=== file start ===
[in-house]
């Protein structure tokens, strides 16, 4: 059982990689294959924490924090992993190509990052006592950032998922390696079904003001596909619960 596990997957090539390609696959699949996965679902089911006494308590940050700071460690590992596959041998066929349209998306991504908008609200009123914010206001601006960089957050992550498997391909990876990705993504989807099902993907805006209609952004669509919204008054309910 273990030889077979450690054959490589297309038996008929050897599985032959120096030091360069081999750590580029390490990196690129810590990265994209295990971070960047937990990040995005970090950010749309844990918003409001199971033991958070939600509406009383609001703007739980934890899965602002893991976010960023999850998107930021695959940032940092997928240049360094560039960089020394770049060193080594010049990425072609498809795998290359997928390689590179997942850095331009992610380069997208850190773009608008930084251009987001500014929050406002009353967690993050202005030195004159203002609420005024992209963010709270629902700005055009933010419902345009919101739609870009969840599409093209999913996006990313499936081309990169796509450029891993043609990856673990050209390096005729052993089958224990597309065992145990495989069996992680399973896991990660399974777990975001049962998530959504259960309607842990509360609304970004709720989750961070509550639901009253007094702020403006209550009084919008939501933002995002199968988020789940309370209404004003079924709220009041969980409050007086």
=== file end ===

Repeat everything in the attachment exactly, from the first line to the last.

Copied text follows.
[in-house]
């Protein structure tokens, strides 16, 4: 059982990689294959924490924090992993190509990052006592950032998922390696079904003001596909619960 596990997957090539390609696959699949996965679902089911006494308590940050700071460690590992596959041998066929349209998306991504908008609200009123914010206001601006960089957050992550498997391909990876990705993504989807099902993907805006209609952004669509919204008054309910 273990030889077979450690054959490589297309038996008929050897599985032959120096030091360069081999750590580029390490990196690129810590990265994209295990971070960047937990990040995005970090950010749309844990918003409001199971033991958070939600509406009383609001703007739980934890899965602002893991976010960023999850998107930021695959940032940092997928240049360094560039960089020394770049060193080594010049990425072609498809795998290359997928390689590179997942850095331009992610380069997208850190773009608008930084251009987001500014929050406002009353967690993050202005030195004159203002609420005024992209963010709270629902700005055009933010419902345009919101739609870009969840599409093209999913996006990313499936081309990169796509450029891993043609990856673990050209390096005729052993089958224990597309065992145990495989069996992680399973896991990660399974777990975001049962998530959504259960309607842990509360609304970004709720989750961070509550639901009253007094702020403006209550009084919008939501933002995002199968988020789940309370209404004003079924709220009041969980409050007086």